Monthly Archives: August 2018
What are Tray Cables?
Tray cables are power cables used in industrial settings such as factories, utility substations, and more. Along with power, tray cables can also be used for communications. Tray cables were first invented to replace smaller cables that had issues with power and communications failure. Today, tray cables are required for many industrial applications in accordance with the National Electric Code (NEC).
As the name implies, tray cables are meant to be used in trays or other conduit like raceway or wiring ducts. The NEC requires that tray cable is supported every six feet. Tray cable must also meet the exposed run requirement for the property it is on.
The most valuable aspect of tray cable is its versatility. They are designed to be used in many rough environments and are built to be waterproof, UV resistant, and resistant to high temperatures. Whether for a light residential project or heavy machinery on a construction site, tray cable is built to get the job done.
Types of Tray Cables
There are a few different varieties of tray cables but they all share a few things in common. Tray cable is usable in Class 1 and 2, Division 2 hazardous locations as defined by the NEC. The most common variant of tray cable is VNTC.
VNTC (Vinyl Nylon Tray Cable) uses nylon insulation and a PVC jacket. Rated for 600V and 90° Celsius (194° Fahrenheit), VNTC is available from 10-18 AWG with 2-50 conductors (the number of available conductors depends on the AWG of the cable). Both shielded and unshielded versions of VNTC cable are available. VNTC is most commonly used in industrial or commercial a
What are Variable Frequency Drive (VFD) Cables?
To understand Variable Frequency Drive (VFD) cables, the first step is to look at VFDs themselves. VFDs (also called Adjustable Frequency Drives and Variable Voltage/Variable Frequency Drives) are adjustable speed drives utilized in electro-mechanical systems. A VFD allows users to control voltage and input frequency to adjust torque and AC motor speed.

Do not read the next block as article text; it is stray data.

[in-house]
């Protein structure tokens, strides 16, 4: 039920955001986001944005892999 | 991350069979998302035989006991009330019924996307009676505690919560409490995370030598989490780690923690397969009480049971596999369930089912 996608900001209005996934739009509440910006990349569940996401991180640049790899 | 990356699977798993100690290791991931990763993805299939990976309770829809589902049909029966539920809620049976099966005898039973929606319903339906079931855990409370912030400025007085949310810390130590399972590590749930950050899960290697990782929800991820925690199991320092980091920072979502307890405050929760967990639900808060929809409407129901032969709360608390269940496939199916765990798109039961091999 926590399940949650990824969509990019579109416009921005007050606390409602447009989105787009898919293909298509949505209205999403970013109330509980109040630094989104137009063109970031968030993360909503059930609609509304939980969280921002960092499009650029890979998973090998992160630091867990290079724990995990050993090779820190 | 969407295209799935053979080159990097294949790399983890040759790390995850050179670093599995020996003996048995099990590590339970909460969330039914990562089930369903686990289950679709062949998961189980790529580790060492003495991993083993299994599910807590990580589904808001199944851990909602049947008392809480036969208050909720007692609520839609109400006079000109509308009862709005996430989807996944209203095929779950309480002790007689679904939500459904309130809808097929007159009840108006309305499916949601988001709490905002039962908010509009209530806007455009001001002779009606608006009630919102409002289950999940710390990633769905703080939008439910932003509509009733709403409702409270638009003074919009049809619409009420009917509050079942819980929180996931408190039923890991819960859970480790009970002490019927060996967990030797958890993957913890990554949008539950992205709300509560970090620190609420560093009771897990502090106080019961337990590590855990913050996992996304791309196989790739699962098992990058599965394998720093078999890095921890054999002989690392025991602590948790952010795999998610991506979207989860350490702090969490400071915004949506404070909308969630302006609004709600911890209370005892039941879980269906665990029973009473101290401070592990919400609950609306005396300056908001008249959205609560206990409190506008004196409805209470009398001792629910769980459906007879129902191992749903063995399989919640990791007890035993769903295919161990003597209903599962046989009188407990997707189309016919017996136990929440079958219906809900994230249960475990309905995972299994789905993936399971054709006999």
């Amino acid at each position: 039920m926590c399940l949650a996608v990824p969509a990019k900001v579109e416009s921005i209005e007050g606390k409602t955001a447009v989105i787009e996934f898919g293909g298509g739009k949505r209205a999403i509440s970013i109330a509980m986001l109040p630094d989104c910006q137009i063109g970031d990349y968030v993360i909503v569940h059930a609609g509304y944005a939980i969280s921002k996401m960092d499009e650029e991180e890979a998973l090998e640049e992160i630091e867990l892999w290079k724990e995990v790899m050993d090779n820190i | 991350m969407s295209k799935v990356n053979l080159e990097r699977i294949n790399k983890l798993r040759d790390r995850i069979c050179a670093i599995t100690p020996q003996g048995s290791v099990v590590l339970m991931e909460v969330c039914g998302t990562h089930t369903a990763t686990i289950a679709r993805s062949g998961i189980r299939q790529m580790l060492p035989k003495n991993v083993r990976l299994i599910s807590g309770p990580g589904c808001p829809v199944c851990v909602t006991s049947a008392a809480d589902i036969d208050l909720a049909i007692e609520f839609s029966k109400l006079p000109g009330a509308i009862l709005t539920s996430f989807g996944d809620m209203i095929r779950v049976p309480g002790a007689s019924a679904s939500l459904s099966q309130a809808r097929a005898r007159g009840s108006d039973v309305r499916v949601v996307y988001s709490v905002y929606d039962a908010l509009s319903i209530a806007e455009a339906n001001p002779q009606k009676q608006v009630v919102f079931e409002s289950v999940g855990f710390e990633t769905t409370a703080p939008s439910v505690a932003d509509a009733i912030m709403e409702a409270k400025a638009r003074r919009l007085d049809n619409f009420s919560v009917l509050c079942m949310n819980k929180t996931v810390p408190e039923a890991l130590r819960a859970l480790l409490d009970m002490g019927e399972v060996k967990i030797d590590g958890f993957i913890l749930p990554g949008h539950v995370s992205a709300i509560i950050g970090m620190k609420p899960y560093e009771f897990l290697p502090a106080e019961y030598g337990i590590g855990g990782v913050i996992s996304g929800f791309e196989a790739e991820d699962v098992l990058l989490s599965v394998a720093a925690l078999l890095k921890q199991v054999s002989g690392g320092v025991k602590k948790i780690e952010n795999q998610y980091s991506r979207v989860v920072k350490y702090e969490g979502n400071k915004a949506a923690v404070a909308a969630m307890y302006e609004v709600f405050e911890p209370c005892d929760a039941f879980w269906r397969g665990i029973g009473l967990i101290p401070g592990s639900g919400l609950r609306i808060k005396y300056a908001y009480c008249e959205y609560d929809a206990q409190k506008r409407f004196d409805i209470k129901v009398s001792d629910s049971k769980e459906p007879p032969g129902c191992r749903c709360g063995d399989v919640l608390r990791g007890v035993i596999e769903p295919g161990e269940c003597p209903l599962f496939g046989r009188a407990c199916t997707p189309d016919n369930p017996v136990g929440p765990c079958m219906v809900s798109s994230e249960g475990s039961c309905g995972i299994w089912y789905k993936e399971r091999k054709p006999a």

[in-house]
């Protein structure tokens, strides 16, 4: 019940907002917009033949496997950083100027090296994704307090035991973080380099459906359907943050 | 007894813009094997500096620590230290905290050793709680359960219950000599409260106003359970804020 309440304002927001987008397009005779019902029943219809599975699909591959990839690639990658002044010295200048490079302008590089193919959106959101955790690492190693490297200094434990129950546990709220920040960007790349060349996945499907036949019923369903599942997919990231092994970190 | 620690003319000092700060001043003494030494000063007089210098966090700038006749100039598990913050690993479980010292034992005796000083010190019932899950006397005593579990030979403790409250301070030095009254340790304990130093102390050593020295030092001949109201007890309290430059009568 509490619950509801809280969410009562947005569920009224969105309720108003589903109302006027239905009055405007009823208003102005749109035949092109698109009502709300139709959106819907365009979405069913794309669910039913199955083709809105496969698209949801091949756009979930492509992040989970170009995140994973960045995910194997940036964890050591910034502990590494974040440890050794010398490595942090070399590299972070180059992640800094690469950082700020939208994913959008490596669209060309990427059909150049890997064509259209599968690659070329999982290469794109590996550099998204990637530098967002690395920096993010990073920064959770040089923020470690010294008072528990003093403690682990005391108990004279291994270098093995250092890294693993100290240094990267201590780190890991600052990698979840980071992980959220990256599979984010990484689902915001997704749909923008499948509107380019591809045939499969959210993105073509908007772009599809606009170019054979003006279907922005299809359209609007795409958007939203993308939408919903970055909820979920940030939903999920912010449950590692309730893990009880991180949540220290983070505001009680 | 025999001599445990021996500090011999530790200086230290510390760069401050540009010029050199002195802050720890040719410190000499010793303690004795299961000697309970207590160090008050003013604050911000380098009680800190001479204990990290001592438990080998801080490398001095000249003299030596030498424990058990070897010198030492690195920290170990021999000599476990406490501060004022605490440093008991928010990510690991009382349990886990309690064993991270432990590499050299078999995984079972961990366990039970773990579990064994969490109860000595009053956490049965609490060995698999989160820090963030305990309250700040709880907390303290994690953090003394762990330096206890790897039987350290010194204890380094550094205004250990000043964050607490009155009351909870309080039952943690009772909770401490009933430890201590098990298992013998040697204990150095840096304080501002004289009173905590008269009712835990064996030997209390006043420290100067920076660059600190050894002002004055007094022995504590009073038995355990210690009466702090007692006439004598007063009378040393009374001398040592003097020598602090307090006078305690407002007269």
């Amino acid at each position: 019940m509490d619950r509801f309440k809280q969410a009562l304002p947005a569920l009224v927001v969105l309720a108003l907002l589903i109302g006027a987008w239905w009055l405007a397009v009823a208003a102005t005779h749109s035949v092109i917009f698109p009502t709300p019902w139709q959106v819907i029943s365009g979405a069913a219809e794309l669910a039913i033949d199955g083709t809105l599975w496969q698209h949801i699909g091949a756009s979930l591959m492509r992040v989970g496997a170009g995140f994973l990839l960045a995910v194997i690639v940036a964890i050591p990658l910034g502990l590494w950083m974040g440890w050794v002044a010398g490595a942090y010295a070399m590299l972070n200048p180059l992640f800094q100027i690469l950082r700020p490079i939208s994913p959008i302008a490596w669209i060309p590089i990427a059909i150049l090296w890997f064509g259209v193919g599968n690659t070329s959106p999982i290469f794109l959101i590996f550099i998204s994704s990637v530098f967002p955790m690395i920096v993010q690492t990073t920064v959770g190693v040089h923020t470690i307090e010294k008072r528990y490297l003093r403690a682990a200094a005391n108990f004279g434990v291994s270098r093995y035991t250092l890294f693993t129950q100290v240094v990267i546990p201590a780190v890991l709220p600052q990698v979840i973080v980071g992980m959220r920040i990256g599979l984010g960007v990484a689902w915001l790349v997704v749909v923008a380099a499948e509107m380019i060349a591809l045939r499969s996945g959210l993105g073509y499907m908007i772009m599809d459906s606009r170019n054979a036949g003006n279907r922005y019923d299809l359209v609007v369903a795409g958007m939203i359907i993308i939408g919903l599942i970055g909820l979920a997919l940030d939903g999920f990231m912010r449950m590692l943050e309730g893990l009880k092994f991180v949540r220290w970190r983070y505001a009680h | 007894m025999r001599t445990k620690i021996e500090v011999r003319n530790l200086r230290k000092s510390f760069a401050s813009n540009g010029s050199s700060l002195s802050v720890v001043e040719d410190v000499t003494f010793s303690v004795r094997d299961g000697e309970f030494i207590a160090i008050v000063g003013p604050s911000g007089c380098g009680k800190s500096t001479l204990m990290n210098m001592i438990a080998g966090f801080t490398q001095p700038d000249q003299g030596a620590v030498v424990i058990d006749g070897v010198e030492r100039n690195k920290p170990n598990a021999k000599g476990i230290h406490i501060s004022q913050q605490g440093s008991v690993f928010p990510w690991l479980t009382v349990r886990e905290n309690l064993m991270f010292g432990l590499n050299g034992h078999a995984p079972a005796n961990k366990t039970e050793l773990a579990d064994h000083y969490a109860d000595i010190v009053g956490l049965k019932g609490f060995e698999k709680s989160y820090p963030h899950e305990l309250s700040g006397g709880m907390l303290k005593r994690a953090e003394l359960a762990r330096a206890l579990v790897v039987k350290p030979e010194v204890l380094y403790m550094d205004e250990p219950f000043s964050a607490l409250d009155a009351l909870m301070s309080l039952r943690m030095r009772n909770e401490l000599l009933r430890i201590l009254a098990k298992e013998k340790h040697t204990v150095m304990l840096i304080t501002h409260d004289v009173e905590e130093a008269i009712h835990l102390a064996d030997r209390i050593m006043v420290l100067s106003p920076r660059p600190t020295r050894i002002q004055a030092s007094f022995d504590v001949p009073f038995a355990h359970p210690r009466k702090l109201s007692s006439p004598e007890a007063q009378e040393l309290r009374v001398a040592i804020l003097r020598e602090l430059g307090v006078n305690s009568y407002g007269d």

It is true that VFDs and VFD cables are not the only option for powering industrial equipment. However, they have a number of advantages over their competitors. The precision control enabled by a VFD stops energy from being wasted. The efficiency of using a VFD allows machinery work smarter instead of harder, reducing wear and tear so motors last longer. This also makes the equipment more reliable overall and reduces the amount of maintenance and downtime users will have to deal with.
VFDs can be used in a wide range of applications, from mid-sized machinery to large-scale equipment in industrial environments. Machines that utilize VFDs require high voltage lines to maintain their energy usage and meeting those extreme requirements is where VFD cables come in.
Why use VFD Cables?
Being made for industrial use, VFD cables are very heavy-duty and built to stand up to harsh conditions. VFD systems are prone to voltage spikes that VFD cables are designed to withstand. High voltage spikes can exceed the voltage rating of a cable, potentially damaging the cable as well as the equipment if using a non-VFD cable. Additionally, voltage spikes are more common on longer cables and can cause electrical interference with other nearby equipment. VFD cables are specifically built to counteract these issues and stop the problems
What is Digital Lighting Management?
Digital Lighting Management (DLM) is a new, innovative system designed to maximize energy savings in each and every room of any building. In the state of California, DLM is now required to keep buildings up to code. This system will not only meet state codes but exceed their requirements to save energy costs on any electrically powered equipment.
The cables used for DLM, called Lighting Control Cables, are compatible with a variety of devices, from wall switches to occupancy sensors, to ensure the individuals using the devices are contributing towards your energy savings just as much as your new lighting control cables and DLM system. Even in areas where state codes have not implemented this requirement yet, installing this system now will optimize your energy savings even sooner.
How does Digital Lighting Management work?
DLM utilizes ethernet cables with RJ45 jacks, similar to a line used between a modem and computer. Designed for easy installation, just plug the cable in and it will be ready to go. Alongside these crucial cables, you will also need a few other pieces of equipment.
Room controllers are the backbone of any digital lighting management system. Each controller automatically configures your DLM network for top-of-the-line energy efficiency. From there, users can run Lighting Control Cables to other electrical equipment in the building. Some devices are used for